Sir Kay will also be getting a real title soon. I think he’s due, don’t you? After bumbling along all these months on a makeshift title. My latest candidate (not the final choice, just my favorite so far) is: Kaffka, the almost-Holy Grail, and a Woman that Reads: The Quests of Sir Kay.

Strange Bedfellows #3 copySECOND: Strange Bedfellows has a release date: March 5th. Yikes! That’s next week! I’ve done a lot to get ready, but there’s still plenty more to do.

*** IF YOU HAVE READ STRANGE BEDFELLOWS, please post a review on Amazon shortly after it is released. Early reviews are important in how a book a touted, listed, etc.

I’ve ordered new business cards with both novels on them. Got word today they’ve shipped, so I should have them in time to hand out at the party this time. Party, crap. Add that to the list of things to do. Hey, if you get a book published, you should have a party. No excuses.

business cardTHIRD: I have made a decision that my next project will be to rework/update Bradley Schuster and the Holy Grail. That novel has holy grail 1been sitting around far too long. I will be starting the critical read (the latest critical read–there have already been a half dozen) as soon as I press the “Publish” button for this blog.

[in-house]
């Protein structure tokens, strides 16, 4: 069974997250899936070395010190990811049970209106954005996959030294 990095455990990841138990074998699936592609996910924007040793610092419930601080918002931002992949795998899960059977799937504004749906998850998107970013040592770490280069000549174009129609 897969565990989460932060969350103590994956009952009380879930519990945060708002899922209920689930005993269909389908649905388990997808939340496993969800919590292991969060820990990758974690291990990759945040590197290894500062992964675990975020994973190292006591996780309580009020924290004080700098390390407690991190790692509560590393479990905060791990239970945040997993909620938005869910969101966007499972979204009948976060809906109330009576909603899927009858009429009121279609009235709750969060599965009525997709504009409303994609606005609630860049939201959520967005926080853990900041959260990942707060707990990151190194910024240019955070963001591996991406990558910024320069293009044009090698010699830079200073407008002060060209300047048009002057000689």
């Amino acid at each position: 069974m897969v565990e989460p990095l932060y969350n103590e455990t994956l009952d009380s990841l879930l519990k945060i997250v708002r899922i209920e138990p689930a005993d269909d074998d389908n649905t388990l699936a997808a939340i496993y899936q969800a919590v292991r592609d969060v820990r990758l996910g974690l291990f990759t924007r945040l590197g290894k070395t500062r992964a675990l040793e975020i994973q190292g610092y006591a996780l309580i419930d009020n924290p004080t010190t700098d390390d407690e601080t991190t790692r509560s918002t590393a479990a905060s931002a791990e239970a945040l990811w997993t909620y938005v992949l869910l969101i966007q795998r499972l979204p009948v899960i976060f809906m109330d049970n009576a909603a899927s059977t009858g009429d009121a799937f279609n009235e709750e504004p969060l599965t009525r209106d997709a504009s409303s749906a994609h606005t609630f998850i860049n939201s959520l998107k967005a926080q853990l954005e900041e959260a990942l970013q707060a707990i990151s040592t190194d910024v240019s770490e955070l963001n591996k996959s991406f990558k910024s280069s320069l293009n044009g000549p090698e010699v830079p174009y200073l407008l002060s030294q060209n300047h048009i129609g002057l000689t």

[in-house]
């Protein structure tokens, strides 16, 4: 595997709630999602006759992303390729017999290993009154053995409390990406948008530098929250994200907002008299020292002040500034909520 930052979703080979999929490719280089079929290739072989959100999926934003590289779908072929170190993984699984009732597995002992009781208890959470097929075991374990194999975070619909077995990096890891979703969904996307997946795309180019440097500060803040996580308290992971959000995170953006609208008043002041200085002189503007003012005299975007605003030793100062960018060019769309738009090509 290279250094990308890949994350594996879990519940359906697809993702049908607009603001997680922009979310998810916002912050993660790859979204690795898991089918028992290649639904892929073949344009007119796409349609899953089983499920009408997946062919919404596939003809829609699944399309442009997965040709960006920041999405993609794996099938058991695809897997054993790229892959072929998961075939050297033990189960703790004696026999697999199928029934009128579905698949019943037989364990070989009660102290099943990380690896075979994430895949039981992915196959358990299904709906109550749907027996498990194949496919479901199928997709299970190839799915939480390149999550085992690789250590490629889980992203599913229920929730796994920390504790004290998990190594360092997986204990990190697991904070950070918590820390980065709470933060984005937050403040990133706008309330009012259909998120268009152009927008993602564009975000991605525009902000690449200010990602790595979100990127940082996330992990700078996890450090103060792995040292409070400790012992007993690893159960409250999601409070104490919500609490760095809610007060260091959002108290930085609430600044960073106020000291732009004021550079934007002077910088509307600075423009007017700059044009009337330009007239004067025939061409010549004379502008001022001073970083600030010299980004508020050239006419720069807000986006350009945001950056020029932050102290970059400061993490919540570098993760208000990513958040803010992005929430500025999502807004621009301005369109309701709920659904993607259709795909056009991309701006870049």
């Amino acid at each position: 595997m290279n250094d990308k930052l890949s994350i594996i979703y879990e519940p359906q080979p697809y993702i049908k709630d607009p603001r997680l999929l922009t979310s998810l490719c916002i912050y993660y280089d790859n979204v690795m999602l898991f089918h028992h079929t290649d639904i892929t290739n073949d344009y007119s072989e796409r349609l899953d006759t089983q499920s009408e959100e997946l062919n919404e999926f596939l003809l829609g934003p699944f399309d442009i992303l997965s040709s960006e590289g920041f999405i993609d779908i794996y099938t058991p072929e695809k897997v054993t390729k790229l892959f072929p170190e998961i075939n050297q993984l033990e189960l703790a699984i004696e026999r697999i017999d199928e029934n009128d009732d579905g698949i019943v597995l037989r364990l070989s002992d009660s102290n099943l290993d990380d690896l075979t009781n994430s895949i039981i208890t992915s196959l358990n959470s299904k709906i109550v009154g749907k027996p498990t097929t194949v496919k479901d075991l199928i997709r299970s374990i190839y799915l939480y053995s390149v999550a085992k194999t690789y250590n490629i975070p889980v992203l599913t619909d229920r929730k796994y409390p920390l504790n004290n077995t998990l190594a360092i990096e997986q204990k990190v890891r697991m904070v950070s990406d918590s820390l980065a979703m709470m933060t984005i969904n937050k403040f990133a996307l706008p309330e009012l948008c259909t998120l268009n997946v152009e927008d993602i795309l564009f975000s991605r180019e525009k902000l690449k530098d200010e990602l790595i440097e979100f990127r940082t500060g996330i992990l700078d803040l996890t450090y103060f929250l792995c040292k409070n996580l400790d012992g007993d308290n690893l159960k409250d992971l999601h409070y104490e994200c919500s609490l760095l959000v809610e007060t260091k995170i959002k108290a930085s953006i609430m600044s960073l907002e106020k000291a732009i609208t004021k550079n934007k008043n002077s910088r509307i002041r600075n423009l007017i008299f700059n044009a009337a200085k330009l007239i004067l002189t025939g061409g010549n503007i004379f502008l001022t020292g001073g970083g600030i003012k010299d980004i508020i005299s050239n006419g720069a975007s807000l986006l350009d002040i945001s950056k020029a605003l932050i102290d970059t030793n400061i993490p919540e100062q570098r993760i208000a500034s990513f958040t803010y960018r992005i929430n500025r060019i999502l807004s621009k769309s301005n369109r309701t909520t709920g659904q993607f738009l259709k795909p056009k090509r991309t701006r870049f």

FOURTH: Avalon, South Carolina (that is the final title, although the “South Carolina” will be in a smaller font) will be released this summer. Rick, Sabrina, and Chai are ready for their 15 minutes of fame.

FIFTH: Return from Avalon (and Points West) should be coming out in paperback within the next month. That means I can sign copies, make guest appearances, and all that stuff.

As part of the promotion package for Strange Bedfellows, Return from Avalon (and Points West) will be offered for free for 3 days next month. I’ll let you know, although all of you should already have a copy.